Matching Items (3)

150557-Thumbnail Image.png

Administrators' perceptions of career and technical education

Description

Career and technical education was founded on the common practice of apprenticeships integrated into the public schools at the beginning of the 20th century as manual arts, which continued to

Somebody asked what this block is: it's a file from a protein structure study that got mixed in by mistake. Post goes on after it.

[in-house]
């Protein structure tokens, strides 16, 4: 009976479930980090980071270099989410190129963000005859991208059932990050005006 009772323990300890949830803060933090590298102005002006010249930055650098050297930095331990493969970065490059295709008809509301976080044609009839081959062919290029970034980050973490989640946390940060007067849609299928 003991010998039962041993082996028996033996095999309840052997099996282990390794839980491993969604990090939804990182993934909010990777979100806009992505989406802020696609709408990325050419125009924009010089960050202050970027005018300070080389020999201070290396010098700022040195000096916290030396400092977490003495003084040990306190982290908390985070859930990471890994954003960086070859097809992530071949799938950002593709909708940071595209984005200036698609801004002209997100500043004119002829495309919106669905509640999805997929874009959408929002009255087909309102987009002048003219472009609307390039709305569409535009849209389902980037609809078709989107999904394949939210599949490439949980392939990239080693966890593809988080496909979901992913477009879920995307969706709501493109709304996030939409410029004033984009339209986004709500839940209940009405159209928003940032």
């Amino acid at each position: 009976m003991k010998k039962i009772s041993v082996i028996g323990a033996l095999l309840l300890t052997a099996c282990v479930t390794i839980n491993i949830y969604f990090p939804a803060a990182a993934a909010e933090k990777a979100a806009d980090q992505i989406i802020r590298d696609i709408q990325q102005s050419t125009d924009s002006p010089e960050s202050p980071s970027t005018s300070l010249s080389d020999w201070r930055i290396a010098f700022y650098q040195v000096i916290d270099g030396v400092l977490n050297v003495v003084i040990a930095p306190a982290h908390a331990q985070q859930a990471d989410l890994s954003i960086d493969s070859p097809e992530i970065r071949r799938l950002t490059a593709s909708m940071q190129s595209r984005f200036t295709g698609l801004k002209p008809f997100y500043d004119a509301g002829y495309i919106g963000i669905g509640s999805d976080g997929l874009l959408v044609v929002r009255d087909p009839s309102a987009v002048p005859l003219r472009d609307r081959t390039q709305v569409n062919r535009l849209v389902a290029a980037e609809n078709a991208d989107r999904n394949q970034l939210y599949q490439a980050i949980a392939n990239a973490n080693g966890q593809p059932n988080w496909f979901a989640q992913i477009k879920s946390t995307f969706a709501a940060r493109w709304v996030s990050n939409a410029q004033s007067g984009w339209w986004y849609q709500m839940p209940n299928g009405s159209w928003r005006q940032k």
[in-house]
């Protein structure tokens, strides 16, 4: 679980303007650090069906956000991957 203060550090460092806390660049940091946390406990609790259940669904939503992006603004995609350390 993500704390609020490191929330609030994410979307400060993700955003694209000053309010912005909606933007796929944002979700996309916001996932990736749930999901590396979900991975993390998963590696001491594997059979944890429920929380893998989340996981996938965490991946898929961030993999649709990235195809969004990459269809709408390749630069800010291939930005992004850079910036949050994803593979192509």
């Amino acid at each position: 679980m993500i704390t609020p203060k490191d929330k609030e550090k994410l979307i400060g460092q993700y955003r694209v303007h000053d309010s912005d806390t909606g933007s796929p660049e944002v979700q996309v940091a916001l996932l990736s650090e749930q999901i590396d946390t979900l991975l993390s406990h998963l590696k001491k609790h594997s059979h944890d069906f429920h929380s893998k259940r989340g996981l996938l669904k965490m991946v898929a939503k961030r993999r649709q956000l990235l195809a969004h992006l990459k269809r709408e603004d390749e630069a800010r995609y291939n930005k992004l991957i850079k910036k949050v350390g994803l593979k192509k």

Career and technical education was founded on the common practice of apprenticeships integrated into the public schools at the beginning of the 20th century as manual arts, which continued to evolve into a culture and practice of its own as vocational education, and into what is now career and technical education,with an evolving focus on college and career readiness. This study sought to collect and compare the perceptions of superintendents, principals, assistant principals, and deans who were affiliated with ten Northeastern Arizona high schools, which were members of Northern Arizona Vocational Institute of Technology (NAVIT) to seven similar sized high schools in rural Arizona, which were not affiliated with NAVIT. The NAVIT schools were members of the Joint Technological Educational District. The member schools were required by intergovernmental agreement to operate their career and technical education programs by specific guidelines and curriculum.This study also compared the combined average academic achievement of the 2011 CTE concentrators of the NAVIT high schools, the non-NAVIT high schools, and all Arizona statewide CTE concentrators. Both NAVIT and non-NAVIT administrators were administered a survey, designed to measure perceptions of college/postsecondary preparation, career guidance and counseling,academic tracking, and curriculum. Results revealed that both NAVIT and non-NAVIT administrators were supportive of career and technical education, but for different reasons. The NAVIT administrators tended to view students in career and technical education programs as more mainstream, with college opportunities. The non-NAVIT administrators supported career and technical education as a system of programs that offered students opportunities for success, whether college bound or not. A significant number of NAVIT and non-NAVIT administrators opted for no opinion responses for several potentially controversial survey questions, which suggested discomfort with the topics. The academic achievement of the NAVIT, non-NAVIT, and statewide CTE concentrators as measured by the Arizona Instrument to Measure Standards pass rates were marginal between groupings. The statewide average was highest, followed by NAVIT, and non-NAVIT. Recommendations for further research include conducting personal interviews of administrators to better assess leaders' perceptions of career and technical education and their influences on the academic and postsecondary career successes of students.